This is the Diwali of the action flicks. As the high profile Azhagiya Tamil Magan and Vel hit the screens across Tamil Nadu, another film is getting a quieter release. The film is Kannamoochi Enada, director V Priya's second venture. Her first was Kanda Naal Mudhal, a neat little romantic comedy.
There is much that is similar between Priya's debut and this film. Genre similarities aside, both feature songs inspired from Carnatic classics. There is even a sequence in Kannamoochi Enada where a minor character sings Kanda Naal Mudhalai in the wrong tone. This could very well be self-effacement on the director's part and, if so, it's quite delightful.
It's obvious that Priya loves the kind of movies you watch with popcorn and cotton candy in hand. Kannamoochi Enada doesn't bother to be what good films usually are: a reflection of life.
Though shot as a film, it is not exactly a film. This is a business proposition where you buy a ticket along with the popcorn and cotton candy, and sit back while Priya provides you with a set of images to gape at. If you want your movies to be thought provoking, then don't accept this particular business proposition. It's as simple as that.
There is a story, though no one, including the actors, bothers to convince you that there's one. Prithviraj is Harish, a software architect working in scenic Singapore, where the first few minutes of the movie, including a picture postcard song sequence, are set in. Cinematographer Preetha makes the most of the locales, including a temple where Prithviraj first courts Sandhya, who plays a student of psychiatry.
But Priya is not much interested in the courtship and makes short work of it in the aforementioned song sequence. Harish is an orphan and has been raised by his uncle Maheswaran Iyer, played by Radha Ravi. He finds a business partner's daughter for his nephew, who spurns the girl and leaves for India.
The scene then shifts to Chennai from Singapore, where Satyaraj (Radhika and Satyaraj play Sandhya's parents) is the city commissioner of Police.
Satyaraj makes a delightful, purely joyous decision to play himself, at least for the most part. This is the cheeky, sarcastic comic icon of an actor whom we so intimately know and appreciate.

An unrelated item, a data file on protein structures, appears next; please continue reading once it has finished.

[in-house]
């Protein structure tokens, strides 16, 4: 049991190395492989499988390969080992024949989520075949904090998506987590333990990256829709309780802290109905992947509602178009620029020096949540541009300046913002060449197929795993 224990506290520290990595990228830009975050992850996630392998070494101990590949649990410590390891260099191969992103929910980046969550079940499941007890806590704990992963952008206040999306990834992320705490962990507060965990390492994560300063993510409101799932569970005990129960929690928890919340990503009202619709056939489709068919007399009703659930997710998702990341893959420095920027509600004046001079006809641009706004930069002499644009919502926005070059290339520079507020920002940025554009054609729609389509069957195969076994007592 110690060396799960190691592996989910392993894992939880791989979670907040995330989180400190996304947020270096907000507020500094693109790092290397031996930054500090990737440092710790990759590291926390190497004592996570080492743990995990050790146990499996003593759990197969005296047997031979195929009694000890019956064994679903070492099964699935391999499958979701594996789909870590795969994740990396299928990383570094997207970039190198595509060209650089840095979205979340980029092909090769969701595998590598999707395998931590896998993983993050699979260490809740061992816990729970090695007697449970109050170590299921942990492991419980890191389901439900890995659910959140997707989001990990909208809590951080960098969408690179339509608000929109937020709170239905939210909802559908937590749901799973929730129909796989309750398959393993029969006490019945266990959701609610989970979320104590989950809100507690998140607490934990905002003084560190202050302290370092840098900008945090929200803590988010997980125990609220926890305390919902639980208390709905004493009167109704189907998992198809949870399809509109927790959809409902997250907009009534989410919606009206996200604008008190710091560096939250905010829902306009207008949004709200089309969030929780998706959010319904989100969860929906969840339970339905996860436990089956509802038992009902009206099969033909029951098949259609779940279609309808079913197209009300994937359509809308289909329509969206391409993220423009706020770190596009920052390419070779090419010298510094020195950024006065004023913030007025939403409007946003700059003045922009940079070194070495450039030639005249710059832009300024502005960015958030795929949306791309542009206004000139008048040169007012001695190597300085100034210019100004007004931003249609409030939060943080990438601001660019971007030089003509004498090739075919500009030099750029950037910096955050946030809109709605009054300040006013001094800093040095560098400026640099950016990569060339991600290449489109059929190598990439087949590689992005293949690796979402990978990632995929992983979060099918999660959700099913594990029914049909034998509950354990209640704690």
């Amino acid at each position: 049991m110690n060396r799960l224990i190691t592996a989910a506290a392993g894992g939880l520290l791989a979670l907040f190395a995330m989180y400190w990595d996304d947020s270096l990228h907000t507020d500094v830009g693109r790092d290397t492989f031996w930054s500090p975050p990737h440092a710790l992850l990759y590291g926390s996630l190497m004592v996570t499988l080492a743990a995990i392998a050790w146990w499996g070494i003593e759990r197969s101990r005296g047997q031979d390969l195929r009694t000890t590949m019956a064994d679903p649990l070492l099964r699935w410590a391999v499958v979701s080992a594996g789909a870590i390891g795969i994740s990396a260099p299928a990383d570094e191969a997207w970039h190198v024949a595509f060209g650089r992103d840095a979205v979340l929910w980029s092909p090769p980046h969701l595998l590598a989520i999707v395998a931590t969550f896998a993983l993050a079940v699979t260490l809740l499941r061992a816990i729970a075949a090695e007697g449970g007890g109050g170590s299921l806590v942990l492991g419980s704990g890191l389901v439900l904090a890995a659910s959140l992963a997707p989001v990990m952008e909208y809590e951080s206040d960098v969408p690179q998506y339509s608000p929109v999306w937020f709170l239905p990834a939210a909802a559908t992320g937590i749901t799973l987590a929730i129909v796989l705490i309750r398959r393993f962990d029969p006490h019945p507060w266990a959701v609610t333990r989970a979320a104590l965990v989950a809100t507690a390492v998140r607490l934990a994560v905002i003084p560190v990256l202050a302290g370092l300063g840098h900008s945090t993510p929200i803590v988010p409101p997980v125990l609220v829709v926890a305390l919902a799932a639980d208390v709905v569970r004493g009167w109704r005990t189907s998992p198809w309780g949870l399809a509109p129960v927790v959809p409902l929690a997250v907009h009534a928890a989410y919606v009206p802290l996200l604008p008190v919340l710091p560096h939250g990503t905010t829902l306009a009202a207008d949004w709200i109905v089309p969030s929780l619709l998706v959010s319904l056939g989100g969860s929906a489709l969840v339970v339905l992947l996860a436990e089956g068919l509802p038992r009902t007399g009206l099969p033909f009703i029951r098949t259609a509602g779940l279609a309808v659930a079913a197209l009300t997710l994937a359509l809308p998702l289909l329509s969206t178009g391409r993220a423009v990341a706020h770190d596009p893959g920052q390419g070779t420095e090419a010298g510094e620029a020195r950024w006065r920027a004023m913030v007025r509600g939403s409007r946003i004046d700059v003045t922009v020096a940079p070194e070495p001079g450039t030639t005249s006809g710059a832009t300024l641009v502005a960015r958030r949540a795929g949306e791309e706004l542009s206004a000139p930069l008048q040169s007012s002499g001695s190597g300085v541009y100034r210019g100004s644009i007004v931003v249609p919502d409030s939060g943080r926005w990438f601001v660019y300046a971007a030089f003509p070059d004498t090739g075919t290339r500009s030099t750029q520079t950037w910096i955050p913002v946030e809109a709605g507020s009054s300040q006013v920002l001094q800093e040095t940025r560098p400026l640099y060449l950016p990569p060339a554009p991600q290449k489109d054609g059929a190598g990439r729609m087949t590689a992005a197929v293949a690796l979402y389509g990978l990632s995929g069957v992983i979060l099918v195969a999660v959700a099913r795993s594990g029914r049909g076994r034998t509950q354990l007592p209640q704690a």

The script exploits this and some of the actor's real-life traits like his progressive outlook and rationalism spill over to his on-screen character. Only Satyaraj can convincingly end a needless introductory sequence with a gem, where he makes a heroin peddler admit to assassinating Mahatma Gandhi.
Radhika may be one of the movie's producers, but it's Satyaraj who is the movie's biggest asset. Satyaraj is playing the meat-eating Armugam Gounder, which immediately sets up a caste conflict with his future son-in-law, a Brahmin. But the treatment of this conflict is so light-hearted that one wonders if Priya is mocking at all those movies in which caste is the crisis of the movie.
There's much chemistry between the two Rajs -- Satyaraj and Prithviraj -- and this is what supplies much of the movie's comedy. The Rajs keeps clashing with each other for a good portion of the movie. This is why in this romantic comedy, there is more comedy than romance. As Prithviraj keeps mumbling out the Brahmin lingo in the Gounder household, Satyaraj's scornful looks are a delight to watch. "This smells of Paruppu Sambhar," Satyaraj tells his wife as she hands him details of his future son-in-law.
It's ironic that the on-screen chemistry between Prithviraj and Sandhya is much lesser. Sandhya delivers an affected performance and it's Priya's failure that she is not able to bring out the best in the pretty actress. But Sandhya, who first appears in sleeveless tops and half pants, and later in beautiful saris, is a visual treat. So it's easy to forget her fake acting and melodramatic screeching.
The siren of yesteryears Sripriya is making a comeback of sorts here. She plays Armugam Gounder's headstrong twin, who works in Ooty as, of all things, a forest ranger.
While portraying the tiff between husband and wife, Priya also dabbles a bit in feminism. Without being pretentious or serious, she uses this part of the movie to show that the wife can't be the husband's doormat.
Off screen too, there's flower power at work. Apart from the movie's director, producer and cinematographer, the lyricist who wrote all the songs is also a woman, Thamarai.
This is not a movie that goes from point A to point B. So don't go in expecting a plot, logic and such mundane things.
Priya has cheerfully abandoned all this for the sole pursuit of pleasure. At the end of the day Kannamoochi Enada is, simply put, good fun. Everybody, especially Satyaraj, looks like they had a lot of fun on the set, and they want to invite you to join in. Are you not tempted?